Forth Valley Babies Offered Rotavirus Vaccine

All babies in Forth Valley, born on or after May 1st this year, are now being offered vaccination against rotavirus.

From July 1st 2013, the vaccine has become part of the routine childhood immunisation programme and will mainly be given in GP surgeries. It will be offered routinely to all infants aged two months and again at three months (that is two doses, four weeks apart.)

Rotavirus causes severe diarrhoea and vomiting in babies and young children with mild fever and stomach cramps, and can lead to dehydration. In Scotland there are an estimated 55,000 episodes a year; of these around 1200 babies require hospital treatment.

NHS Forth Valley Consultant in Public Health Medicine, Dr Henry Prempeh said:

 Rotavirus is highly contagious and lasts approximately three to eight days. Many children under the age of three can be infected more than once. Whilst most babies recover within a few days, for some children it can lead to dehydration which can be very dangerous. Transmission by the faecal-oral route is most frequent, although respiratory transmission may also occur. Rotavirus in a tiny baby can be particularly debilitating and cause much anxiety for parents.”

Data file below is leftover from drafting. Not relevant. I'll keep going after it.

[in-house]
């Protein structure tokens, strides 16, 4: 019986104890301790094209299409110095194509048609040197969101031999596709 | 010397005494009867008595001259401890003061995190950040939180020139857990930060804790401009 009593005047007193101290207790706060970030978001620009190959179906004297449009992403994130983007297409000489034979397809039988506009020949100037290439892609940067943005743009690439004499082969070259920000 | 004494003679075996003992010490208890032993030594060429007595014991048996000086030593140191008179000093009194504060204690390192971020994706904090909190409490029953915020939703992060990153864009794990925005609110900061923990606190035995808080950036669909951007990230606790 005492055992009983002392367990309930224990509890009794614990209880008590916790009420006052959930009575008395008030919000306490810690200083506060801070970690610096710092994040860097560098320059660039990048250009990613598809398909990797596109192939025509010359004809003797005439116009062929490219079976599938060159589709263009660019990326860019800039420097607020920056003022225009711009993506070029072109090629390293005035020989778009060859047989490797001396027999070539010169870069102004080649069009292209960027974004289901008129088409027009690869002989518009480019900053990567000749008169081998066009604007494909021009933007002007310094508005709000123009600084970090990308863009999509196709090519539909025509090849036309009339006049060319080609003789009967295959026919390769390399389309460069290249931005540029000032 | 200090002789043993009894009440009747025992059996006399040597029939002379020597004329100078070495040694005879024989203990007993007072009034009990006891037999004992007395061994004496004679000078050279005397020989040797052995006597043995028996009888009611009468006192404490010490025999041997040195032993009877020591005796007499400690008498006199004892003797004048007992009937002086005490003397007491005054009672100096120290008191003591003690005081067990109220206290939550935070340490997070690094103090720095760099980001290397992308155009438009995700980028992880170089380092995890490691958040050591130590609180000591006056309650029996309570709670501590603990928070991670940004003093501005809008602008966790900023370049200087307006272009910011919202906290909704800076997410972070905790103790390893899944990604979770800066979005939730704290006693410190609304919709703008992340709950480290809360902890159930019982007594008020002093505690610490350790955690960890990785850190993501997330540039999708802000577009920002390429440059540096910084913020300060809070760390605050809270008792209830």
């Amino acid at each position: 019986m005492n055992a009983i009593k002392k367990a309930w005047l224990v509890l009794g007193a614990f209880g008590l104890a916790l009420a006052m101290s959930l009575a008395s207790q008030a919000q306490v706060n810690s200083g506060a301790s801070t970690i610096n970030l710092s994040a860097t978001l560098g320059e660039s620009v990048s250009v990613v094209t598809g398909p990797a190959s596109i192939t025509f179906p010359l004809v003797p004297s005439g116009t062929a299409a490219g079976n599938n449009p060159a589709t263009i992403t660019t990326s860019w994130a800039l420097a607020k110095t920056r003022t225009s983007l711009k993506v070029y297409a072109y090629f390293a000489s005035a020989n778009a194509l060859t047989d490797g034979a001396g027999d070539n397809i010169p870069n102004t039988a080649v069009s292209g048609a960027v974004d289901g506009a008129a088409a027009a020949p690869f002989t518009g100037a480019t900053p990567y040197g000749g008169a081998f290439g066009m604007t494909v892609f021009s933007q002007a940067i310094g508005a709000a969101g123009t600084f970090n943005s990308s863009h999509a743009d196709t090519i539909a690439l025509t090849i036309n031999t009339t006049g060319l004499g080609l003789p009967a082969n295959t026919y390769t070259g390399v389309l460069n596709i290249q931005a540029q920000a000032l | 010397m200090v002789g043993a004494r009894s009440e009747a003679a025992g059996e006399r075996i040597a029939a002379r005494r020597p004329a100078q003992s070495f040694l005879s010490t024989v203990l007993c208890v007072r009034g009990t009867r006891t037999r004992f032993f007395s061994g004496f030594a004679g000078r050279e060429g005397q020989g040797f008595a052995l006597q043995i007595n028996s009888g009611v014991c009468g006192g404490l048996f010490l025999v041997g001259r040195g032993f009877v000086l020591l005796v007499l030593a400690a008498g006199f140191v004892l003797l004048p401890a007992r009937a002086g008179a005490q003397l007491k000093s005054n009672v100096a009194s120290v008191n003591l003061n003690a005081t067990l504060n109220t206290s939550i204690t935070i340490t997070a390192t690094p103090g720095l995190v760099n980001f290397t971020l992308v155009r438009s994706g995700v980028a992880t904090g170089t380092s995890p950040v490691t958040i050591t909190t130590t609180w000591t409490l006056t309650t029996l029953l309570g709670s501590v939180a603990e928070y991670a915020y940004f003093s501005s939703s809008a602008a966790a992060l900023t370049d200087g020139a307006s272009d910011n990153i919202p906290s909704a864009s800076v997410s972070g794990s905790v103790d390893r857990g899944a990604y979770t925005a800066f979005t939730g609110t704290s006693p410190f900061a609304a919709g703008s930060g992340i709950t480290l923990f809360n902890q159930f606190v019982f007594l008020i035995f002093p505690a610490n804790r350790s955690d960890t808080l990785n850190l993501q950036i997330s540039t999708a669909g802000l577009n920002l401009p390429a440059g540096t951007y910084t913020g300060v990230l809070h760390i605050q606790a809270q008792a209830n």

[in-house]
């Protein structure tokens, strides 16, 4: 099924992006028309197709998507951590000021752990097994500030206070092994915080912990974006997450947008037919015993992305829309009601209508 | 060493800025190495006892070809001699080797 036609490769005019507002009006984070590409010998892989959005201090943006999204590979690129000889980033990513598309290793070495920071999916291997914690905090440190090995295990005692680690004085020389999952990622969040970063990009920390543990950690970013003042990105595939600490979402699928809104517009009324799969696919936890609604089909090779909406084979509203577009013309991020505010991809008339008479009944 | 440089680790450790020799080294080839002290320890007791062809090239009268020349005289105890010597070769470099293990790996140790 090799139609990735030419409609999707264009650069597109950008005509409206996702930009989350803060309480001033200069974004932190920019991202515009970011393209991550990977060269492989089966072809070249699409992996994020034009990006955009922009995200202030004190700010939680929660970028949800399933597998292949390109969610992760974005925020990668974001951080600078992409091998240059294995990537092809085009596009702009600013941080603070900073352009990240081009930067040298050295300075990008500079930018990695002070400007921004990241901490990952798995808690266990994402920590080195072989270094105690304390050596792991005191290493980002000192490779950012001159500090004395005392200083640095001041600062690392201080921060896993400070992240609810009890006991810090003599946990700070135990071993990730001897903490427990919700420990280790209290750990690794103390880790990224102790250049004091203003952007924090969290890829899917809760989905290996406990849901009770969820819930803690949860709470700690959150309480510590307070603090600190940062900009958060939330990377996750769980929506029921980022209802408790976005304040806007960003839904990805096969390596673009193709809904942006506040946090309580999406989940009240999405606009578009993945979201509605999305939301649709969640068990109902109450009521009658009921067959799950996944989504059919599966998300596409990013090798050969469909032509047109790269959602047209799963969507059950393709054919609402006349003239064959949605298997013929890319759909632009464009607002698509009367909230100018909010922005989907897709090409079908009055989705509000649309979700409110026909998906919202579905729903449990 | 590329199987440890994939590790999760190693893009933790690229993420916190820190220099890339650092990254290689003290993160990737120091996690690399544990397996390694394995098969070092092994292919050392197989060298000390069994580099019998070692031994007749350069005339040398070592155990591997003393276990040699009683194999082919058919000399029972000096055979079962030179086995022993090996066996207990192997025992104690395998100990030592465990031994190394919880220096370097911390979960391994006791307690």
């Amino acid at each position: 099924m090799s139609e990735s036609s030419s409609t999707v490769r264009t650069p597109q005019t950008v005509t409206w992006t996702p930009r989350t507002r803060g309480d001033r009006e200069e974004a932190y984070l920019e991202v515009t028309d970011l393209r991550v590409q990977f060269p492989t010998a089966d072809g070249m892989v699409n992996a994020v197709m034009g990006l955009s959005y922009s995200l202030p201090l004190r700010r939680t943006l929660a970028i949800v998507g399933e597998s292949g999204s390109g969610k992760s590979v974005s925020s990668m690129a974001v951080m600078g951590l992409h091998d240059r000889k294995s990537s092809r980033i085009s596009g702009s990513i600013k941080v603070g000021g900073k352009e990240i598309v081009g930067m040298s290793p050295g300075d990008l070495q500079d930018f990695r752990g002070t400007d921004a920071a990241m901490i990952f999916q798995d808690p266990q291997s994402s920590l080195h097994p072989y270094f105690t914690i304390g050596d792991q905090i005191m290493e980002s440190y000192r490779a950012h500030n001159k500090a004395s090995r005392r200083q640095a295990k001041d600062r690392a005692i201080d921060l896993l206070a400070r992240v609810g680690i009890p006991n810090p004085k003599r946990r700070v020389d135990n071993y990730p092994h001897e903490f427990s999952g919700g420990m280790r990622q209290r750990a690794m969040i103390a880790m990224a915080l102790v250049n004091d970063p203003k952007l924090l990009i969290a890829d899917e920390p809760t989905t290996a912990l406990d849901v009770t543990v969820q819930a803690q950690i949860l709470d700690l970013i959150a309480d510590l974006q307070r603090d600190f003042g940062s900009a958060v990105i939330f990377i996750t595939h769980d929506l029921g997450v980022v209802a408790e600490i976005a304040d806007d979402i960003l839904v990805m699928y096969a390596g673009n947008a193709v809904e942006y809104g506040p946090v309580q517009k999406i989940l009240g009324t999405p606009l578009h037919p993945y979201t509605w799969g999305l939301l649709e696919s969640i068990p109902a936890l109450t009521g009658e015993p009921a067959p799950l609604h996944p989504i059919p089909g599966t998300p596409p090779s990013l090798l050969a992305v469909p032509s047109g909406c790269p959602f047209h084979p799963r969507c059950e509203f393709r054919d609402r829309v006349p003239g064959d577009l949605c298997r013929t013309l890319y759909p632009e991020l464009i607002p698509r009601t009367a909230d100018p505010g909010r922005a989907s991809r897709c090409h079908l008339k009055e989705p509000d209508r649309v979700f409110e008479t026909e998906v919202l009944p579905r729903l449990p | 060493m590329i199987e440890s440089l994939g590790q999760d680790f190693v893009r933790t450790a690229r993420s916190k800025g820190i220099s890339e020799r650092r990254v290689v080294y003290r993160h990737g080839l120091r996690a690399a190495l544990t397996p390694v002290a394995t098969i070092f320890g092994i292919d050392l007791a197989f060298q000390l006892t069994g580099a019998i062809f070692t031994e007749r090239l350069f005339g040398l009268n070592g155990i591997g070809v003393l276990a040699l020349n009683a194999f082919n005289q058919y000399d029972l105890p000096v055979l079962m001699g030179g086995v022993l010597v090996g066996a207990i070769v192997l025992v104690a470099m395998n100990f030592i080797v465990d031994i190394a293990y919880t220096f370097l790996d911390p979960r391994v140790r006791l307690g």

The vaccine is given orally as a liquid and protects against the most common strains of the virus. It is not a new vaccine and has been used extensively with millions of doses having been given to babies in other countries. More information is available from:

The introduction of the rotavirus vaccine follows a recommendation of the Joint Committee on Vaccination and Immunisation.  As with any vaccine or medicine newly introduced in the UK, the Medicines and Healthcare Regulatory Agency will closely monitor the use of the Rotarix® vaccine.